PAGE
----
How is epilepsy treated during pregnancy?

Updated: Nov 08, 2018
  • Author: Carmel Armon, MD, MSc, MHS; Chief Editor: Stephen A Berman, MD, PhD, MBA  more...
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Answer

Answer

Specific treatment recommendations for epilepsy in pregnant women should be individualized. The risk to the fetus should be balanced with the risk to the woman posed by generalized tonic-clonic seizures or, if the woman is seizure-free before conception, by breakthrough seizures of any type during pregnancy.

The authors’ standard practice is to try to achieve monotherapy before pregnancy, if possible, by aiming for the best medication for the specific seizure type. Valproic acid and phenobarbital are avoided if possible. Concomitant nonepileptic medications are reviewed, and those that can be eliminated should be discontinued.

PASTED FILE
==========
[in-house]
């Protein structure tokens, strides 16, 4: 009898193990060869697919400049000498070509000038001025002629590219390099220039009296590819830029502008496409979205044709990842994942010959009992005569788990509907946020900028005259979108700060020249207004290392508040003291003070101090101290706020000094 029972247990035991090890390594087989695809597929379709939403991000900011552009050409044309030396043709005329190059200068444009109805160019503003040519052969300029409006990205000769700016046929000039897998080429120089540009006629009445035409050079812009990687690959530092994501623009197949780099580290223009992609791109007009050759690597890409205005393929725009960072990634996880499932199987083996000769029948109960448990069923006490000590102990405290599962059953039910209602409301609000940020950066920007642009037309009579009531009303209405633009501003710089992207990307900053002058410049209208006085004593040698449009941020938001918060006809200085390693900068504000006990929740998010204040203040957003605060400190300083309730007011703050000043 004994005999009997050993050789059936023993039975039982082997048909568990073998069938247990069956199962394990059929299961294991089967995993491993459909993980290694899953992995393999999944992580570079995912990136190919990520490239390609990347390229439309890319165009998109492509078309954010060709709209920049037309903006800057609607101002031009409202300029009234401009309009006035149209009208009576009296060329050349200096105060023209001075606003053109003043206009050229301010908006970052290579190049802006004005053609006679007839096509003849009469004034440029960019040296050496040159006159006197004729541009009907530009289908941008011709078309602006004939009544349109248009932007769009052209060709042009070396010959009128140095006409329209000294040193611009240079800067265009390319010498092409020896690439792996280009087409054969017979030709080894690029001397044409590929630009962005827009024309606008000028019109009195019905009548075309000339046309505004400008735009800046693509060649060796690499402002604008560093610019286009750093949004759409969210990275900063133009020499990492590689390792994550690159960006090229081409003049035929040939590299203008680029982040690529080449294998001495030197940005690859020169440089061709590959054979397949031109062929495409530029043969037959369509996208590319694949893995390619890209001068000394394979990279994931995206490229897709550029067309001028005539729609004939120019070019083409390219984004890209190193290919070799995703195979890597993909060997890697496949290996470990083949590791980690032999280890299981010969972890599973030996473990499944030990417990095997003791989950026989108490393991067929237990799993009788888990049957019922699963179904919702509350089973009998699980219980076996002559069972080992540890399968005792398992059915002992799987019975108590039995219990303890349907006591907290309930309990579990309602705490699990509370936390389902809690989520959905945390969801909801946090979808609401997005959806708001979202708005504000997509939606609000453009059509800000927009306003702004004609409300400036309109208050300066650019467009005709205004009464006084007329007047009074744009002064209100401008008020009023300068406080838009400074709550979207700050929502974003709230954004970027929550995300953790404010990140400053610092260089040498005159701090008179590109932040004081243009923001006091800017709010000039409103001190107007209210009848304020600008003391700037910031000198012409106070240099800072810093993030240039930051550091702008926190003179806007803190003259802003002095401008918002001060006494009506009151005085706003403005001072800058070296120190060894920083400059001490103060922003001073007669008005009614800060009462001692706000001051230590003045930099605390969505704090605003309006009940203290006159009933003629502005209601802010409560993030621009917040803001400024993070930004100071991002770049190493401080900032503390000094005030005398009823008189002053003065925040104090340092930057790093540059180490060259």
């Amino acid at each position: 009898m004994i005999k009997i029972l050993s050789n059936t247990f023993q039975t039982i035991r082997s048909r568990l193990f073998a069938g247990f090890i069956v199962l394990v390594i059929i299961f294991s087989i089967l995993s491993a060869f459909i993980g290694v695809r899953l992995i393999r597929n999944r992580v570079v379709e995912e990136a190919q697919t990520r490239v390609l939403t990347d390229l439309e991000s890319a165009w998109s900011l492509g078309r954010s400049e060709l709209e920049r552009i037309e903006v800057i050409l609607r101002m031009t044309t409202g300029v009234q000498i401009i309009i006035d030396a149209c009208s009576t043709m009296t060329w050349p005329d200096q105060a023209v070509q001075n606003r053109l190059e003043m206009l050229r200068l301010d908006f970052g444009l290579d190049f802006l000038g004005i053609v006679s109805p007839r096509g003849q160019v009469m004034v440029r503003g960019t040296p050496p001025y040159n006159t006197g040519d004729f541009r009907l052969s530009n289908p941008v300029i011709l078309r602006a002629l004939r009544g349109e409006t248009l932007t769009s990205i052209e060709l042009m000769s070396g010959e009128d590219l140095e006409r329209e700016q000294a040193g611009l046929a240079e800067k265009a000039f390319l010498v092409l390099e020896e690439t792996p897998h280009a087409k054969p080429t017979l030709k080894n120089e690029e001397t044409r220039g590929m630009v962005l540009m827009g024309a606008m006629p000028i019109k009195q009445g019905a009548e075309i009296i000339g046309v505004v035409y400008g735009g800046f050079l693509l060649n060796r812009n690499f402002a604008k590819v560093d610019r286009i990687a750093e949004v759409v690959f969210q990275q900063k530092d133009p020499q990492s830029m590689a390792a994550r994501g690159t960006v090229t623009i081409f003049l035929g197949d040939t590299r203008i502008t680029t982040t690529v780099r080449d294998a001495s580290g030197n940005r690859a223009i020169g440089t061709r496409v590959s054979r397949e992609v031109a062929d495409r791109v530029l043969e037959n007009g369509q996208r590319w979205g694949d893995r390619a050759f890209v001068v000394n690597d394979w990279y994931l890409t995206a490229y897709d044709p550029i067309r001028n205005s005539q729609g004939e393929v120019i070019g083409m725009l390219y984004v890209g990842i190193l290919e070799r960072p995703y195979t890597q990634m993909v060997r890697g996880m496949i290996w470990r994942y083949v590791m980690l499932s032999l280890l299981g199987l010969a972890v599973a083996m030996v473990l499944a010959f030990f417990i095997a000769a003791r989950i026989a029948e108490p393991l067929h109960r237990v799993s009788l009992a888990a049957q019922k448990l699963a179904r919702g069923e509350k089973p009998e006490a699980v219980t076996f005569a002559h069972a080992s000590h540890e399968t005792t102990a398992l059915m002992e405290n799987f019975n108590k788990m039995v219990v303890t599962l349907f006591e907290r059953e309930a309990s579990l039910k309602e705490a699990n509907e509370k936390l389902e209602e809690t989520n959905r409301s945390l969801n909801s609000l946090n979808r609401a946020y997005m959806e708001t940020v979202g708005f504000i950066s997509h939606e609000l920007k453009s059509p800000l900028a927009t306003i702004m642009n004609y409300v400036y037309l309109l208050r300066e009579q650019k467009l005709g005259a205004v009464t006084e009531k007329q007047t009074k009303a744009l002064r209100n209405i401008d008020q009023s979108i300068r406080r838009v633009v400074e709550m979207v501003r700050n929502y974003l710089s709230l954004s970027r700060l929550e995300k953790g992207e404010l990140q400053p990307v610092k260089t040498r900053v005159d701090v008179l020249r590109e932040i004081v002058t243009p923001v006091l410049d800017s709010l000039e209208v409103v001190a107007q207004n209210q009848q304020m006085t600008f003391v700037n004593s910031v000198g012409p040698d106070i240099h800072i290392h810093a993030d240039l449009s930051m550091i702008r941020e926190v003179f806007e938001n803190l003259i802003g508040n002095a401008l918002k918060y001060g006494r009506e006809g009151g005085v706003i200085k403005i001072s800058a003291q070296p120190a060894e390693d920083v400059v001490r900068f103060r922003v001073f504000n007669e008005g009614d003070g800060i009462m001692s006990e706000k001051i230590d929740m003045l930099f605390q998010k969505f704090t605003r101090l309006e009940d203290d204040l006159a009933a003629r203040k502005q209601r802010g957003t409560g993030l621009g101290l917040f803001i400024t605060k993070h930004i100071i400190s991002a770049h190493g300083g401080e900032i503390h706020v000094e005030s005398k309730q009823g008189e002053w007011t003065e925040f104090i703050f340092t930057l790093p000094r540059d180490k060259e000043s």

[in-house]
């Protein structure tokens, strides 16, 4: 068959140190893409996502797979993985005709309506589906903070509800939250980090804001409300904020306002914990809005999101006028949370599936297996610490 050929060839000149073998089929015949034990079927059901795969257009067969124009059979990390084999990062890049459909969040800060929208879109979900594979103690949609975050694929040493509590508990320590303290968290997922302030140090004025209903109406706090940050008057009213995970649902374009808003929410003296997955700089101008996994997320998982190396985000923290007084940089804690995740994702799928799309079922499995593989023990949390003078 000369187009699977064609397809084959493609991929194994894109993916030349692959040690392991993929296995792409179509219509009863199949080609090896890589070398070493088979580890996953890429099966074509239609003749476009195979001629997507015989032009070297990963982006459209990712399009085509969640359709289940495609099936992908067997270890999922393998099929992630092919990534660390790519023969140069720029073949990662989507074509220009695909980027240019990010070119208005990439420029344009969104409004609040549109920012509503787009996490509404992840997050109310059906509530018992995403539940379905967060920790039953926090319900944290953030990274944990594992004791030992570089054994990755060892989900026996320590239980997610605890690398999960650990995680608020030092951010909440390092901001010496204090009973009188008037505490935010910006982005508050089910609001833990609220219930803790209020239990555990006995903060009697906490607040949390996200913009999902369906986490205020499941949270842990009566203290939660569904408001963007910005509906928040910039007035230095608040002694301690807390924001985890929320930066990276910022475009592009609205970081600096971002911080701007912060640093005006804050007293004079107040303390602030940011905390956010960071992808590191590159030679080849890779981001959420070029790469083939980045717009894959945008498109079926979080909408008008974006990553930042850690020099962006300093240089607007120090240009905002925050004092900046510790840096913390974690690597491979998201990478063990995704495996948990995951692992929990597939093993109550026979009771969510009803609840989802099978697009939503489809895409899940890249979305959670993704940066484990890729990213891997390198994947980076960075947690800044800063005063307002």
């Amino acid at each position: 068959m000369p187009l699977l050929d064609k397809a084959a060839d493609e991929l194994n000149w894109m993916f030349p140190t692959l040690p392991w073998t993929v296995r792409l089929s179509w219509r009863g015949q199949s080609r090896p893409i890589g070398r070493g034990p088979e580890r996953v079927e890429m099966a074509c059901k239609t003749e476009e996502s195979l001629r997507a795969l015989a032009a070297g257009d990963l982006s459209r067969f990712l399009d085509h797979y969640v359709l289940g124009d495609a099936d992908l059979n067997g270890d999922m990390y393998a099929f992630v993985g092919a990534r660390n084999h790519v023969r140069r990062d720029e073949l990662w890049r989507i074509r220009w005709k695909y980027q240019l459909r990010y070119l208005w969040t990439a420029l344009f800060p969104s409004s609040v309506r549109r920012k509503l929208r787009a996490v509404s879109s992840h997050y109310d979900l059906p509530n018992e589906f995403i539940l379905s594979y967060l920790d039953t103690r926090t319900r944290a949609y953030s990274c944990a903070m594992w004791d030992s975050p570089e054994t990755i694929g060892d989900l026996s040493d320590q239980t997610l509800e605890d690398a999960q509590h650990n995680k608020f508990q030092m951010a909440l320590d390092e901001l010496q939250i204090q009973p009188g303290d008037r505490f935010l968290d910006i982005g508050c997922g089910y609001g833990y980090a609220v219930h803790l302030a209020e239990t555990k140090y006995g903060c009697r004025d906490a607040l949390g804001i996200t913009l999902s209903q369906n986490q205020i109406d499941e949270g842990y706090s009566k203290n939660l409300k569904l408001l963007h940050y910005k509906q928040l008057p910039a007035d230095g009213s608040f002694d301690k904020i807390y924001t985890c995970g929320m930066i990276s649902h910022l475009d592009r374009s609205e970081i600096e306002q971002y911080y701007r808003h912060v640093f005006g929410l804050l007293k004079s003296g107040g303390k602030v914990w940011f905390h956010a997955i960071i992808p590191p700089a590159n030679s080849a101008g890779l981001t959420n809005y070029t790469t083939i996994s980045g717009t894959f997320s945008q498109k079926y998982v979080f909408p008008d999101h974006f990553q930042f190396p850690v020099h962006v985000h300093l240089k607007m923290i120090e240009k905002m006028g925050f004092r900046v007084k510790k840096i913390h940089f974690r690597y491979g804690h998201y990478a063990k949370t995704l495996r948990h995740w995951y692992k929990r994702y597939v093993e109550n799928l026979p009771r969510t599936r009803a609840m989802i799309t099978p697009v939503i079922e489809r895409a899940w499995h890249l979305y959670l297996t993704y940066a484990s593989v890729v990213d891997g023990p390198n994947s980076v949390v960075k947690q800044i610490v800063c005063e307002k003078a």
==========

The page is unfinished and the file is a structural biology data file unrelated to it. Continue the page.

The authors also recommend supplementation with folic acid at a dose of 4 mg/day, while conceding that no evidence supports the use of this dosage rather than a lower dosage, such as 0.4 mg/day.

In addition, increased fetal surveillance is recommended if the woman requires treatment with AEDs. This surveillance should include a detailed anatomic survey with high-resolution ultrasonography, fetal echocardiography, and maternal serum screening for alpha-fetoprotein, which assists in diagnosing neural tube defects.

The authors prefer to check AED levels frequently (eg, monthly) because levels may drop during pregnancy and rise after delivery. The dosage is adjusted if necessary.

Pregnant women taking antiepileptic medications should be encouraged to enroll in the NAAED Pregnancy Registry online or at 888-233-2334.


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